Hans Olofsson is director of Onsala Space Observatory and professor at Chalmers.

“For astronomers like me, Lofar means that we can see far enough to be able to study the universe’s early history. We want to discover traces of the clouds of hydrogen gas that filled the universe 13 billion years ago, and find out just why today’s universe looks the way it does,” he says.

Scientists expect LOFAR to discover hitherto unknown types of astronomical objects. It will also investigate the environments of black holes, find extreme galaxies and pulsars, and search for planets around other stars.

Onsala Space Observatory was founded in 1949 and was led for three decades by Professor Olof Rydbeck. Since its inception the observatory has contributed to the forefront of research in radio astronomy, both through interpretation of observations and developing new technology. Since 1990 the observatory is the Swedish National Facility for Radio Astronomy. It is financed by the Swedish Research Council and operated by Chalmers.

“Onsala Space Observatory has always been a prominent centre for radio astronomy research, and now it’s part of the world’s most exciting radio telescope. In the future we plan to develop the technology that makes Lofar unique when we build the next generation of radio telescopes, says René Vermeulen of Astron, the Netherlands national institute for radio astronomy, and director of the International Lofar Telescope.

Lofar is one of many examples of Onsala Space Observatory’s increasing involvement in international projects. Chalmers is one of three international partners in the submillimetre telescope APEX in Chile, which recently discovered hydrogen peroxide in space. Last winter Chalmers delivered sensitive new receivers to the ALMA Observatory, the world’s largest astronomy project, currently being built in Chile’s Atacama desert. The observatory is also planning for the radio observatory SKA (Square Kilometre Array), to be built in Australia or South Africa, in which LOFAR’s new technology will be developed even further. SKA is expected to give answers about the origins of both the universe itself and life in space.

“Space research is also critical for our understanding of the earth and its climate, and it invariably leads to spin-off effects. International facilities like LOFAR foster strong cooperation across both scientific and cultural borders,” says Karin Markides, President of Chalmers.

“I believe LOFAR in particular will have great importance for our ability to handle very large amounts of data,” she adds.

During the inauguration ceremony at Onsala Space Observatory on Monday Minister of Education and Research Jan Björklund will take some of the first ever images of the sky with the Swedish LOFAR station. He will also visit the station together with around a hundred invited guests.

Invitation to media representatives:
Journalists are invited to participate in the inauguration program between 10:00 and 14:00 on Monday 26 September 2011. The visit to the LOFAR station will end around noon. For accreditation and info on travel arrangements, please register to before Friday afternoon. Cellphones must be switched off at the gates to the observatory.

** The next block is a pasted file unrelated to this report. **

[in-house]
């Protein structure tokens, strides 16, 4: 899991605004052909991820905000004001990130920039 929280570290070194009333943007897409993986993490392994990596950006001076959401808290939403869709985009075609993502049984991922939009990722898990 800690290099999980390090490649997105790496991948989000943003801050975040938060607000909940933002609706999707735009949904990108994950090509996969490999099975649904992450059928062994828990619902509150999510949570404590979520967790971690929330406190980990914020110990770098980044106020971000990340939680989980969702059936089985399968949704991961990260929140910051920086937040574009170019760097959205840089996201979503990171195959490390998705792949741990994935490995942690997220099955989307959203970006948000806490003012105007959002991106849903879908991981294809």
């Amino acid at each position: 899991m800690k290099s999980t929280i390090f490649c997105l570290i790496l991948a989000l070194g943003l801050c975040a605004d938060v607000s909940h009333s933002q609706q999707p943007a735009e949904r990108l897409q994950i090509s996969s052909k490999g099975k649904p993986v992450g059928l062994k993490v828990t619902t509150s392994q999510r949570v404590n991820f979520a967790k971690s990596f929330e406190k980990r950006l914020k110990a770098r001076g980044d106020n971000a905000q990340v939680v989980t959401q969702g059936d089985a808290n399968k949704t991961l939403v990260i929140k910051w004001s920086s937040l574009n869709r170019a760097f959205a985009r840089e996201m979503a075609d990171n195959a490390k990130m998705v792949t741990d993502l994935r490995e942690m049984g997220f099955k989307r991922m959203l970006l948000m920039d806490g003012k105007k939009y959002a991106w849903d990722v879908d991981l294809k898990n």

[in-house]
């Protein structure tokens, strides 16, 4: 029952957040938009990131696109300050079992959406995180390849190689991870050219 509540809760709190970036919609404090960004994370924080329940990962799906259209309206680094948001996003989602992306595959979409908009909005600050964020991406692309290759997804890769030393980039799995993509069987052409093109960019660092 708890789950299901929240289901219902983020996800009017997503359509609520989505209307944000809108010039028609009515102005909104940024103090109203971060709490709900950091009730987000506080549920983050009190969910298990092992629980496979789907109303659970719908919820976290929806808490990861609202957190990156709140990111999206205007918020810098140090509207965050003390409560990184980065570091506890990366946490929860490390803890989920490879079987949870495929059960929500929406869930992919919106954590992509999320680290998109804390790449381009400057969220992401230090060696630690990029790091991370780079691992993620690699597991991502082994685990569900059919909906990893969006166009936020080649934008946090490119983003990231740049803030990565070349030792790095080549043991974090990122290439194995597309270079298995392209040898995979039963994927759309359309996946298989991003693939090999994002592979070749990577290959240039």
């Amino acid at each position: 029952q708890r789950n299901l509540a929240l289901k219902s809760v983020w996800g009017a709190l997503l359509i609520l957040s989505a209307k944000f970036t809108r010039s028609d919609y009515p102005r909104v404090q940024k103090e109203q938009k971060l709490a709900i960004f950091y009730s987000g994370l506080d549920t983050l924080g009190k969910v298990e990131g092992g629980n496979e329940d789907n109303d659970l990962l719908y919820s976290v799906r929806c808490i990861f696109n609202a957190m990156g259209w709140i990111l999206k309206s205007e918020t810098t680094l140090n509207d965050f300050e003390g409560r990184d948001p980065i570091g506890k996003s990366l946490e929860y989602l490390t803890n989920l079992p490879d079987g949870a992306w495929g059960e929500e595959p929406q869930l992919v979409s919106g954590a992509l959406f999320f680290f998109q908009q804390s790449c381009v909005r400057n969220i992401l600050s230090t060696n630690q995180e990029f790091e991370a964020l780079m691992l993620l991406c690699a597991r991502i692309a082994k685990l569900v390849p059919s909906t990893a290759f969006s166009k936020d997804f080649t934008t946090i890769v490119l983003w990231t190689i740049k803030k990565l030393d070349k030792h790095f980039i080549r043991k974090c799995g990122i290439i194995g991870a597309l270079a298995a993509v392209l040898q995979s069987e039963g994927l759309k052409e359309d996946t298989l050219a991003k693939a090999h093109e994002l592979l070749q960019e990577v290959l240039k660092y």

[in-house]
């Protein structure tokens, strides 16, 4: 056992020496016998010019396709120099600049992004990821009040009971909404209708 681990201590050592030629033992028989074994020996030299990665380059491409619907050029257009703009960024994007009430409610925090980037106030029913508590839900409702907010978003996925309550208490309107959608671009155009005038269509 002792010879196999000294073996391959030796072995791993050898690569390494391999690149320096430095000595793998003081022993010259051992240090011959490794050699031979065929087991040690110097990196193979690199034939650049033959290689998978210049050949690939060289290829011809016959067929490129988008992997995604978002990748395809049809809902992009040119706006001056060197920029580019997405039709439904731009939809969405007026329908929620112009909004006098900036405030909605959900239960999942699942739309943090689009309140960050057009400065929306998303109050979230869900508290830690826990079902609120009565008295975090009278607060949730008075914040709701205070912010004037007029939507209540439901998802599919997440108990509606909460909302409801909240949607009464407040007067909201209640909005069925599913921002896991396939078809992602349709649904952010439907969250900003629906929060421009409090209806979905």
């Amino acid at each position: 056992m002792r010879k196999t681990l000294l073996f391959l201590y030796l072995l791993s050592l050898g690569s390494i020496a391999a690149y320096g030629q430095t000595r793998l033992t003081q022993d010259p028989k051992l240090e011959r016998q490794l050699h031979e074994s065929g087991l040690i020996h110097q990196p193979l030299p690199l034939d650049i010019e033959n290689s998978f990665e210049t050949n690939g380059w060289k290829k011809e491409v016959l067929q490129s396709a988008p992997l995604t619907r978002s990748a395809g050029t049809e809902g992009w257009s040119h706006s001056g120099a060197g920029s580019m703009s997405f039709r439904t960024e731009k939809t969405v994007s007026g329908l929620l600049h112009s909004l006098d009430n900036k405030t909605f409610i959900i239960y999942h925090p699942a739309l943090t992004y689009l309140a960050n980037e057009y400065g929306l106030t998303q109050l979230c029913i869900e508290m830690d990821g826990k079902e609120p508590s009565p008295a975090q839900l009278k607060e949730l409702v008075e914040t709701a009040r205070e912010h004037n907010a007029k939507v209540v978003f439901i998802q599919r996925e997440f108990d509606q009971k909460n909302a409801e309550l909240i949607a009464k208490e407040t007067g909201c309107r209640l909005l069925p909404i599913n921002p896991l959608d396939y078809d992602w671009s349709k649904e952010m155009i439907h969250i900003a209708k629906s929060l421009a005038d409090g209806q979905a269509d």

Images free for publication:

More about Onsala Space Observatory:

For further information, please contact:
Hans Olofsson, professor at Chalmers director for Onsala Space Observatory, +46 31-772 55 35,
Robert Cumming, astronomer and information officer at Onsala Space Observatory, press contact for Lofar in Sweden, +46 31-772 55 00 or +46 70-49 33 114,

Please note: Swedish Astronomers’ Days held in Gothenburg from 29 Sep-1 Oct 2011
Onsala Space Observatory is the host for Sweden’s biannual Astronomers’ Days. The meeting will be held at Chalmers in Gothenburg, starting on Thursday September 29. More information here.

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Education minister to open Onsala’s LOFAR station (Chalmers press release)

The Swedish LOFAR station will be opened in September by education minister and deputy prime minister Jan Björklund. The inauguration ceremony, which will take place at Onsala Space Observatory on 26 September 2011, will mark the opening of the country’s largest new radio telescope since the observatory’s 20-meter telescope in 1976.

The photo shows the two halves of the Onsala LOFAR station. Above, the 96 high-band antennas in their protective ’tiles’. Below, the 96 low-band antennas with their characteristic tepee shape. (Credit: Onsala Space Observatory/Leif Helldner. Click for high-res version.)

Construction has been completed according to schedule and all of the station’s antennas are now in place. Chalmers scientists expect that the education minister will be able to take part in the station’s first observations.

The Swedish station in the European radio telescope LOFAR (Low Frequency Array) consists of 192 antennas. Together with around 5000 antennas at sister stations spread over the whole of northern Europe, they open a new window on the early universe – and promise other, unexpected, discoveries.

Original Chalmers press release in Swedish

Contact: Robert Cumming, Onsala Space Observatory, press contact for LOFAR in Sweden. Email, tel. +46 31 772 5500, mobile +46 70 49 33 114.